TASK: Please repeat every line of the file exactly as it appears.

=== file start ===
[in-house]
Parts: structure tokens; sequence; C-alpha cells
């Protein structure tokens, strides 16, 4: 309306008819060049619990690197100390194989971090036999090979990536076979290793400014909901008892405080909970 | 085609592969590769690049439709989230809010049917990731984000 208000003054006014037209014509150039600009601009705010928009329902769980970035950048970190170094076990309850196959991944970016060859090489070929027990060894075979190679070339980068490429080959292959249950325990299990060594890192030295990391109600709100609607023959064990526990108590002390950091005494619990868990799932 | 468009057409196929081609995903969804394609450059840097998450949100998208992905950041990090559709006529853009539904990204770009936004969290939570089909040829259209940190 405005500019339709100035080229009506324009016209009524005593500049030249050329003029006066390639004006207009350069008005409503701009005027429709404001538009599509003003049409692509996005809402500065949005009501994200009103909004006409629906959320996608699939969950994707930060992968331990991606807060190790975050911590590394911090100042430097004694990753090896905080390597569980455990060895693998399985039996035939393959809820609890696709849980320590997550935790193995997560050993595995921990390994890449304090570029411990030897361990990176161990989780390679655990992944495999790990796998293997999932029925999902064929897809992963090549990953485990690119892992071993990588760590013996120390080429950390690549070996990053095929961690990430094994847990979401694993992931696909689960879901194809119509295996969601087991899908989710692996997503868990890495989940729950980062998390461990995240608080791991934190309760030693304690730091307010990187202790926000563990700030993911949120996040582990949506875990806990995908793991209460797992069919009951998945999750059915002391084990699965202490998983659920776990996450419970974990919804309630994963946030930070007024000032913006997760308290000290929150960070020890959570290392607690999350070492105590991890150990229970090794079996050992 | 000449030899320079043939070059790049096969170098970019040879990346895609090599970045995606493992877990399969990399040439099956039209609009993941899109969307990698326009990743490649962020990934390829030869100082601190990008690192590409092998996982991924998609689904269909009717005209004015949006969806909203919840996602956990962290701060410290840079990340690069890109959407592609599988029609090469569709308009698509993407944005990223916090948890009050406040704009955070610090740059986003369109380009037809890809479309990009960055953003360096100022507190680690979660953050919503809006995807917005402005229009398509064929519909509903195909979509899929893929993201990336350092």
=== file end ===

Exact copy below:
[in-house]
Parts: structure tokens; sequence; C-alpha cells
């Protein structure tokens, strides 16, 4: 309306008819060049619990690197100390194989971090036999090979990536076979290793400014909901008892405080909970 | 085609592969590769690049439709989230809010049917990731984000 208000003054006014037209014509150039600009601009705010928009329902769980970035950048970190170094076990309850196959991944970016060859090489070929027990060894075979190679070339980068490429080959292959249950325990299990060594890192030295990391109600709100609607023959064990526990108590002390950091005494619990868990799932 | 468009057409196929081609995903969804394609450059840097998450949100998208992905950041990090559709006529853009539904990204770009936004969290939570089909040829259209940190 405005500019339709100035080229009506324009016209009524005593500049030249050329003029006066390639004006207009350069008005409503701009005027429709404001538009599509003003049409692509996005809402500065949005009501994200009103909004006409629906959320996608699939969950994707930060992968331990991606807060190790975050911590590394911090100042430097004694990753090896905080390597569980455990060895693998399985039996035939393959809820609890696709849980320590997550935790193995997560050993595995921990390994890449304090570029411990030897361990990176161990989780390679655990992944495999790990796998293997999932029925999902064929897809992963090549990953485990690119892992071993990588760590013996120390080429950390690549070996990053095929961690990430094994847990979401694993992931696909689960879901194809119509295996969601087991899908989710692996997503868990890495989940729950980062998390461990995240608080791991934190309760030693304690730091307010990187202790926000563990700030993911949120996040582990949506875990806990995908793991209460797992069919009951998945999750059915002391084990699965202490998983659920776990996450419970974990919804309630994963946030930070007024000032913006997760308290000290929150960070020890959570290392607690999350070492105590991890150990229970090794079996050992 | 000449030899320079043939070059790049096969170098970019040879990346895609090599970045995606493992877990399969990399040439099956039209609009993941899109969307990698326009990743490649962020990934390829030869100082601190990008690192590409092998996982991924998609689904269909009717005209004015949006969806909203919840996602956990962290701060410290840079990340690069890109959407592609599988029609090469569709308009698509993407944005990223916090948890009050406040704009955070610090740059986003369109380009037809890809479309990009960055953003360096100022507190680690979660953050919503809006995807917005402005229009398509064929519909509903195909979509899929893929993201990336350092």